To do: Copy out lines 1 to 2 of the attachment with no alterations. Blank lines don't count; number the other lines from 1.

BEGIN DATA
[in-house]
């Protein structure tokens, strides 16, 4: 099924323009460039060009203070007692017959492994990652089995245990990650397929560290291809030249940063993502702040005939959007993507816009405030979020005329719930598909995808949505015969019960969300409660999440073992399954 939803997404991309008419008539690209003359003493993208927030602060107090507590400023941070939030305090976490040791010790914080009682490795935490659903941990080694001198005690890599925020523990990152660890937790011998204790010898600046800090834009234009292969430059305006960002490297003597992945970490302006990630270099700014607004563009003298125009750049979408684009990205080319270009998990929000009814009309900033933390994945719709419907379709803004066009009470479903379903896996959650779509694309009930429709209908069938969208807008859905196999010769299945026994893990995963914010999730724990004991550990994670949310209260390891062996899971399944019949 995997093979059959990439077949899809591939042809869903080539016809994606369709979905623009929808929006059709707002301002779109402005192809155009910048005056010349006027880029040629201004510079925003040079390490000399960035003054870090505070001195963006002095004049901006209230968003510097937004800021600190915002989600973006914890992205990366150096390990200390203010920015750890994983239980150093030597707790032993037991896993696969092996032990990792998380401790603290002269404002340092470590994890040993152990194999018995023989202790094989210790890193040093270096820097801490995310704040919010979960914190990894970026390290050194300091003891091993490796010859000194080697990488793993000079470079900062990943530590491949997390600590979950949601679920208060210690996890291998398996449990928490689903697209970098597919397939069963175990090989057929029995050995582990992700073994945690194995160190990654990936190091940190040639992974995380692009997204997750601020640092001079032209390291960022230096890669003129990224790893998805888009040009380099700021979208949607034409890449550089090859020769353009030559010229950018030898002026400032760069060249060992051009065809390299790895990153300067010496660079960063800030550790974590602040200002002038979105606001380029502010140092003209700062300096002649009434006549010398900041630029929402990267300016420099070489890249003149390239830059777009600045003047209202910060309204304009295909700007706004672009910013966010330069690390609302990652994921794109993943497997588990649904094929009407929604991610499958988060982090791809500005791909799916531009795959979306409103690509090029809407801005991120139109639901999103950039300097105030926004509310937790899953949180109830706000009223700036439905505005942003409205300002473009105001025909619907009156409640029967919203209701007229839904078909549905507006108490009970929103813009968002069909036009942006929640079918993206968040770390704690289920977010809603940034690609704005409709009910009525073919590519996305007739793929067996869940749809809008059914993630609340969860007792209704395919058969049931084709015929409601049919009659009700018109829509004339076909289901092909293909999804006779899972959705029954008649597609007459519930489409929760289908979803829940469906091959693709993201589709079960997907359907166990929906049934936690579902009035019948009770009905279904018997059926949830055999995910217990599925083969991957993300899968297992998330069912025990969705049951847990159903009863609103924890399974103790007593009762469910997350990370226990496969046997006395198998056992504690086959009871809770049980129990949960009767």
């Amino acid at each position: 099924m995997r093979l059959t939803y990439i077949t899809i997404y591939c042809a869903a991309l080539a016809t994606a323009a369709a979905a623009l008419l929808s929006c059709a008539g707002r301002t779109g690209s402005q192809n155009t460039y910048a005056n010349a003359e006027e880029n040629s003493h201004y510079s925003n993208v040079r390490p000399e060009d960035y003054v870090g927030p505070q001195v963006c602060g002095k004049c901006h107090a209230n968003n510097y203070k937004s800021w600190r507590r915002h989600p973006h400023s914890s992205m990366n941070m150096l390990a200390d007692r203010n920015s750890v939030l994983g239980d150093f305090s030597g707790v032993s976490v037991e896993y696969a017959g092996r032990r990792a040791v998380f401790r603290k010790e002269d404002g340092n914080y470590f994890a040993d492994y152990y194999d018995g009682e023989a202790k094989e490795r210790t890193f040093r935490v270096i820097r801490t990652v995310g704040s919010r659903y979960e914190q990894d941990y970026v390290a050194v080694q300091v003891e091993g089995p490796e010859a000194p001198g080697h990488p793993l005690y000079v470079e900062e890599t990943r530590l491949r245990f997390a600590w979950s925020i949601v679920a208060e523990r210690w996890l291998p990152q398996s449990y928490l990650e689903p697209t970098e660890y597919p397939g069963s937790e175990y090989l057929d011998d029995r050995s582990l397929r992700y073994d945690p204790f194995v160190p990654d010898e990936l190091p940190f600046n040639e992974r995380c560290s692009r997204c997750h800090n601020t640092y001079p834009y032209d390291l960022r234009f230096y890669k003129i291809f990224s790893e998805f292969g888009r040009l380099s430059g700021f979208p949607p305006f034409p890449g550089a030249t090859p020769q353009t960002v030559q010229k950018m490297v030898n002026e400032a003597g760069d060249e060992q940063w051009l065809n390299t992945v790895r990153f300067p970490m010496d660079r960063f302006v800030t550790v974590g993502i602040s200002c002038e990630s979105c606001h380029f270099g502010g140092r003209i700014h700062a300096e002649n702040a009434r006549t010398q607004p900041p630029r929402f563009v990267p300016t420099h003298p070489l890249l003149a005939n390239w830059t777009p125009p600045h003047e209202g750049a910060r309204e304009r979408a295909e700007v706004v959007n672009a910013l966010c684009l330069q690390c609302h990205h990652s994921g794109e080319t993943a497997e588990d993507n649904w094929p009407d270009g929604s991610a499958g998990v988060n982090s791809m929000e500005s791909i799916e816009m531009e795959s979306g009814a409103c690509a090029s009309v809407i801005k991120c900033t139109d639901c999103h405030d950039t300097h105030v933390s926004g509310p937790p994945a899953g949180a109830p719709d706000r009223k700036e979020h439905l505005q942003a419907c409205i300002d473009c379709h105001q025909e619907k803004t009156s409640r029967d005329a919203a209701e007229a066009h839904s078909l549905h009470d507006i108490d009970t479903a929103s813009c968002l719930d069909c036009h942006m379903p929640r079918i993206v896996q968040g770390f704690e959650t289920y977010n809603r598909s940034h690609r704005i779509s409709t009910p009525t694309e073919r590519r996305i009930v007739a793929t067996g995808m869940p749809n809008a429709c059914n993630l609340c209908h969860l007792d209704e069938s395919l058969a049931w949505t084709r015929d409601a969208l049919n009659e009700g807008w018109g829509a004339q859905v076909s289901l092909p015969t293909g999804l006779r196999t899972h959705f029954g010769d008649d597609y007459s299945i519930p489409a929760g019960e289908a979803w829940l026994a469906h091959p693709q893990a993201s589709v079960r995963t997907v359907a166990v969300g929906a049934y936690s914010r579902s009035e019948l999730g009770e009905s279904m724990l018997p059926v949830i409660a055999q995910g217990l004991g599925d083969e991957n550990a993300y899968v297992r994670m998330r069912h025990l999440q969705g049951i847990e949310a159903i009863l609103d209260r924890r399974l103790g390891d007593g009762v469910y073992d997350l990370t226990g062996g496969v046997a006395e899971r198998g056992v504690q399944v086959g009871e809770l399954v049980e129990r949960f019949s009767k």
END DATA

[in-house]
């Protein structure tokens, strides 16, 4: 099924323009460039060009203070007692017959492994990652089995245990990650397929560290291809030249940063993502702040005939959007993507816009405030979020005329719930598909995808949505015969019960969300409660999440073992399954 939803997404991309008419008539690209003359003493993208927030602060107090507590400023941070939030305090976490040791010790914080009682490795935490659903941990080694001198005690890599925020523990990152660890937790011998204790010898600046800090834009234009292969430059305006960002490297003597992945970490302006990630270099700014607004563009003298125009750049979408684009990205080319270009998990929000009814009309900033933390994945719709419907379709803004066009009470479903379903896996959650779509694309009930429709209908069938969208807008859905196999010769299945026994893990995963914010999730724990004991550990994670949310209260390891062996899971399944019949 995997093979059959990439077949899809591939042809869903080539016809994606369709979905623009929808929006059709707002301002779109402005192809155009910048005056010349006027880029040629201004510079925003040079390490000399960035003054870090505070001195963006002095004049901006209230968003510097937004800021600190915002989600973006914890992205990366150096390990200390203010920015750890994983239980150093030597707790032993037991896993696969092996032990990792998380401790603290002269404002340092470590994890040993152990194999018995023989202790094989210790890193040093270096820097801490995310704040919010979960914190990894970026390290050194300091003891091993490796010859000194080697990488793993000079470079900062990943530590491949997390600590979950949601679920208060210690996890291998398996449990928490689903697209970098597919397939069963175990090989057929029995050995582990992700073994945690194995160190990654990936190091940190040639992974995380692009997204997750601020640092001079032209390291960022230096890669003129990224790893998805888009040009380099700021979208949607034409890449550089090859020769353009030559010229950018030898002026400032760069060249060992051009065809390299790895990153300067010496660079960063800030550790974590602040200002002038979105606001380029502010140092003209700062300096002649009434006549010398900041630029929402990267300016420099070489890249003149390239830059777009600045003047209202910060309204304009295909700007706004672009910013966010330069690390609302990652994921794109993943497997588990649904094929009407929604991610499958988060982090791809500005791909799916531009795959979306409103690509090029809407801005991120139109639901999103950039300097105030926004509310937790899953949180109830706000009223700036439905505005942003409205300002473009105001025909619907009156409640029967919203209701007229839904078909549905507006108490009970929103813009968002069909036009942006929640079918993206968040770390704690289920977010809603940034690609704005409709009910009525073919590519996305007739793929067996869940749809809008059914993630609340969860007792209704395919058969049931084709015929409601049919009659009700018109829509004339076909289901092909293909999804006779899972959705029954008649597609007459519930489409929760289908979803829940469906091959693709993201589709079960997907359907166990929906049934936690579902009035019948009770009905279904018997059926949830055999995910217990599925083969991957993300899968297992998330069912025990969705049951847990159903009863609103924890399974103790007593009762469910997350990370226990496969046997006395198998056992504690086959009871809770049980129990949960009767």